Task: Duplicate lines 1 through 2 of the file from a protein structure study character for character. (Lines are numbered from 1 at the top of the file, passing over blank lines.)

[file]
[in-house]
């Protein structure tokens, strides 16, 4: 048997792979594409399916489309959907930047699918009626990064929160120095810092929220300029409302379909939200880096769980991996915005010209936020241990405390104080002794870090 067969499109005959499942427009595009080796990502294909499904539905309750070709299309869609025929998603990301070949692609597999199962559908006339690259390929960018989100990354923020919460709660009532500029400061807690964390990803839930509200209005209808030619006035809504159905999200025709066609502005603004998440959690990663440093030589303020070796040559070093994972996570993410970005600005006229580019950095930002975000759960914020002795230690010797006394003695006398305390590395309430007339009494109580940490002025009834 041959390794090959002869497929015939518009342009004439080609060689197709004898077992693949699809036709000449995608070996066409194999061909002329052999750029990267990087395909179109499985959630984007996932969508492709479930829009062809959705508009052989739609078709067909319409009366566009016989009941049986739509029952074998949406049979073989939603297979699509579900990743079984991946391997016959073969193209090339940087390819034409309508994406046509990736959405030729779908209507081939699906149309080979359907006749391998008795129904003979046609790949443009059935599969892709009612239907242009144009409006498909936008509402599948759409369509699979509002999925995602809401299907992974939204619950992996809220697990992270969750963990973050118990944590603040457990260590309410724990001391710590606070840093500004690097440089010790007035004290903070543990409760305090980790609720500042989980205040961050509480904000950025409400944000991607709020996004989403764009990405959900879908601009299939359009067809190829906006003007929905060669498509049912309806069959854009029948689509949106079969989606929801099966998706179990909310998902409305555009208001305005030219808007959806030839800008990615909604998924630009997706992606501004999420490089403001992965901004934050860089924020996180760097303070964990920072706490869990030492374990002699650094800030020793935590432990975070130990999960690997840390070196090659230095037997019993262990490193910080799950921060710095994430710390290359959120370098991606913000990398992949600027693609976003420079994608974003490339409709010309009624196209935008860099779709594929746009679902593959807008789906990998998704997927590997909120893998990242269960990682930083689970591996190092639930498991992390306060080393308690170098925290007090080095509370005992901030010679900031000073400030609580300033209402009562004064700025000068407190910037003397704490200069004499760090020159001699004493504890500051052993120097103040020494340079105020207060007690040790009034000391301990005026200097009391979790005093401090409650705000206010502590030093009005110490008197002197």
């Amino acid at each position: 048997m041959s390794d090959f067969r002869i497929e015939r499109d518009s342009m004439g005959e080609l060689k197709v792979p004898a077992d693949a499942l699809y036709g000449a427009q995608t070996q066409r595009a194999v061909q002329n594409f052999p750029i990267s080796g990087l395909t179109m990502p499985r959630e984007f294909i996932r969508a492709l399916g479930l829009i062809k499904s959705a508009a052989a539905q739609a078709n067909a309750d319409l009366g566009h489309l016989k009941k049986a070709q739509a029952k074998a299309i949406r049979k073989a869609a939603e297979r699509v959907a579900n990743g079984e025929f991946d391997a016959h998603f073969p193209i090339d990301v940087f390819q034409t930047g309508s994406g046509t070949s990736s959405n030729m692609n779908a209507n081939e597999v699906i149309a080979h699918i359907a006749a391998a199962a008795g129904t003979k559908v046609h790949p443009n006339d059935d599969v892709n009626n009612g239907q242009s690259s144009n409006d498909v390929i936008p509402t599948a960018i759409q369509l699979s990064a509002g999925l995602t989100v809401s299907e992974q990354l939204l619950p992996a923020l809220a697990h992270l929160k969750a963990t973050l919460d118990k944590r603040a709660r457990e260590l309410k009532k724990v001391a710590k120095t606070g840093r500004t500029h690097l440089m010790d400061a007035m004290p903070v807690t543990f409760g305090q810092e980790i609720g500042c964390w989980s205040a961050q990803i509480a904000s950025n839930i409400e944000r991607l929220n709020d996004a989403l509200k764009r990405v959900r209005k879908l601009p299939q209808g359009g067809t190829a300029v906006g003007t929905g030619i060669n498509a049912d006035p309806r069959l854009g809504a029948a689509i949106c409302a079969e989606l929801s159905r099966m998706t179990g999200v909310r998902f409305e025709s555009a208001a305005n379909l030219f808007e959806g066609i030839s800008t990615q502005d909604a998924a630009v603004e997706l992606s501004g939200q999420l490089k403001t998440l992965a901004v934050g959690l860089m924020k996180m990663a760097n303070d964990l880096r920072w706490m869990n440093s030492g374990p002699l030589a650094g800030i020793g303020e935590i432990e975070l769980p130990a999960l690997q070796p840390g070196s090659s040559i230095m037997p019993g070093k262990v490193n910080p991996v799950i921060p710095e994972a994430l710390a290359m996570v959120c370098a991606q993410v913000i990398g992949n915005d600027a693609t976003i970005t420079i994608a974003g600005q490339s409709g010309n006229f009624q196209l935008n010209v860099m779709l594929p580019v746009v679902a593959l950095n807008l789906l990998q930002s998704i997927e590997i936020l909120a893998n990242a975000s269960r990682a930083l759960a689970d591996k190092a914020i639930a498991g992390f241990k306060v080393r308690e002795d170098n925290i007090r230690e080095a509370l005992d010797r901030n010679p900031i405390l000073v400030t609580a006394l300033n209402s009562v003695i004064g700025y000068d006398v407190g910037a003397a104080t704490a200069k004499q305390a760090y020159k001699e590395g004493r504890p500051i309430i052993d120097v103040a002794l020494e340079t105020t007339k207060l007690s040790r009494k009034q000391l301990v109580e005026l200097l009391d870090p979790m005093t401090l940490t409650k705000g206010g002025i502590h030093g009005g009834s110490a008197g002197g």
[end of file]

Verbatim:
[in-house]
């Protein structure tokens, strides 16, 4: 048997792979594409399916489309959907930047699918009626990064929160120095810092929220300029409302379909939200880096769980991996915005010209936020241990405390104080002794870090 067969499109005959499942427009595009080796990502294909499904539905309750070709299309869609025929998603990301070949692609597999199962559908006339690259390929960018989100990354923020919460709660009532500029400061807690964390990803839930509200209005209808030619006035809504159905999200025709066609502005603004998440959690990663440093030589303020070796040559070093994972996570993410970005600005006229580019950095930002975000759960914020002795230690010797006394003695006398305390590395309430007339009494109580940490002025009834 041959390794090959002869497929015939518009342009004439080609060689197709004898077992693949699809036709000449995608070996066409194999061909002329052999750029990267990087395909179109499985959630984007996932969508492709479930829009062809959705508009052989739609078709067909319409009366566009016989009941049986739509029952074998949406049979073989939603297979699509579900990743079984991946391997016959073969193209090339940087390819034409309508994406046509990736959405030729779908209507081939699906149309080979359907006749391998008795129904003979046609790949443009059935599969892709009612239907242009144009409006498909936008509402599948759409369509699979509002999925995602809401299907992974939204619950992996809220697990992270969750963990973050118990944590603040457990260590309410724990001391710590606070840093500004690097440089010790007035004290903070543990409760305090980790609720500042989980205040961050509480904000950025409400944000991607709020996004989403764009990405959900879908601009299939359009067809190829906006003007929905060669498509049912309806069959854009029948689509949106079969989606929801099966998706179990909310998902409305555009208001305005030219808007959806030839800008990615909604998924630009997706992606501004999420490089403001992965901004934050860089924020996180760097303070964990920072706490869990030492374990002699650094800030020793935590432990975070130990999960690997840390070196090659230095037997019993262990490193910080799950921060710095994430710390290359959120370098991606913000990398992949600027693609976003420079994608974003490339409709010309009624196209935008860099779709594929746009679902593959807008789906990998998704997927590997909120893998990242269960990682930083689970591996190092639930498991992390306060080393308690170098925290007090080095509370005992901030010679900031000073400030609580300033209402009562004064700025000068407190910037003397704490200069004499760090020159001699004493504890500051052993120097103040020494340079105020207060007690040790009034000391301990005026200097009391979790005093401090409650705000206010502590030093009005110490008197002197």